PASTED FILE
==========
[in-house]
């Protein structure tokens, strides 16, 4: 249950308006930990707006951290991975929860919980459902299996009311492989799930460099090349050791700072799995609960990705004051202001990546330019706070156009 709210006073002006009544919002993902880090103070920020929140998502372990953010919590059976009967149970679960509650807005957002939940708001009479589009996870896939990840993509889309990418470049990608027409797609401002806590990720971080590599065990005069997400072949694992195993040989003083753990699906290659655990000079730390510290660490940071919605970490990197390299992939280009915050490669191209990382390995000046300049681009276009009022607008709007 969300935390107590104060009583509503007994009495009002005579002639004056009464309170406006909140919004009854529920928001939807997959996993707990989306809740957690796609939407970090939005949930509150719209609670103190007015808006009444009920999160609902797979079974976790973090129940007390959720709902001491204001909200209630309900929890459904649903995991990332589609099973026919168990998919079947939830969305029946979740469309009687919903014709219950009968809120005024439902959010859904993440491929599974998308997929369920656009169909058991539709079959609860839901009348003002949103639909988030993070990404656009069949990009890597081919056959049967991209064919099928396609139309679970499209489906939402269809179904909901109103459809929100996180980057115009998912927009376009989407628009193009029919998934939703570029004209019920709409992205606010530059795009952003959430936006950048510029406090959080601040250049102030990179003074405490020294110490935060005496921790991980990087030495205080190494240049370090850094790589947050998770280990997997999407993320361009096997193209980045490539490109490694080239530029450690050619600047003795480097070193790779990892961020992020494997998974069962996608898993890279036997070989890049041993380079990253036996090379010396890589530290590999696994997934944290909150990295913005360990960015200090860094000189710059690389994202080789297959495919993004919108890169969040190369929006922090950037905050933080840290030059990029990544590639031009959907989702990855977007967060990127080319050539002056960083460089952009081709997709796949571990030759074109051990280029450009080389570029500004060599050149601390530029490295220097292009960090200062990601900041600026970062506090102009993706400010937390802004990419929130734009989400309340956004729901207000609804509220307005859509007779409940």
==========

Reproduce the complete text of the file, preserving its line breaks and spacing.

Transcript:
[in-house]
């Protein structure tokens, strides 16, 4: 249950308006930990707006951290991975929860919980459902299996009311492989799930460099090349050791700072799995609960990705004051202001990546330019706070156009 709210006073002006009544919002993902880090103070920020929140998502372990953010919590059976009967149970679960509650807005957002939940708001009479589009996870896939990840993509889309990418470049990608027409797609401002806590990720971080590599065990005069997400072949694992195993040989003083753990699906290659655990000079730390510290660490940071919605970490990197390299992939280009915050490669191209990382390995000046300049681009276009009022607008709007 969300935390107590104060009583509503007994009495009002005579002639004056009464309170406006909140919004009854529920928001939807997959996993707990989306809740957690796609939407970090939005949930509150719209609670103190007015808006009444009920999160609902797979079974976790973090129940007390959720709902001491204001909200209630309900929890459904649903995991990332589609099973026919168990998919079947939830969305029946979740469309009687919903014709219950009968809120005024439902959010859904993440491929599974998308997929369920656009169909058991539709079959609860839901009348003002949103639909988030993070990404656009069949990009890597081919056959049967991209064919099928396609139309679970499209489906939402269809179904909901109103459809929100996180980057115009998912927009376009989407628009193009029919998934939703570029004209019920709409992205606010530059795009952003959430936006950048510029406090959080601040250049102030990179003074405490020294110490935060005496921790991980990087030495205080190494240049370090850094790589947050998770280990997997999407993320361009096997193209980045490539490109490694080239530029450690050619600047003795480097070193790779990892961020992020494997998974069962996608898993890279036997070989890049041993380079990253036996090379010396890589530290590999696994997934944290909150990295913005360990960015200090860094000189710059690389994202080789297959495919993004919108890169969040190369929006922090950037905050933080840290030059990029990544590639031009959907989702990855977007967060990127080319050539002056960083460089952009081709997709796949571990030759074109051990280029450009080389570029500004060599050149601390530029490295220097292009960090200062990601900041600026970062506090102009993706400010937390802004990419929130734009989400309340956004729901207000609804509220307005859509007779409940």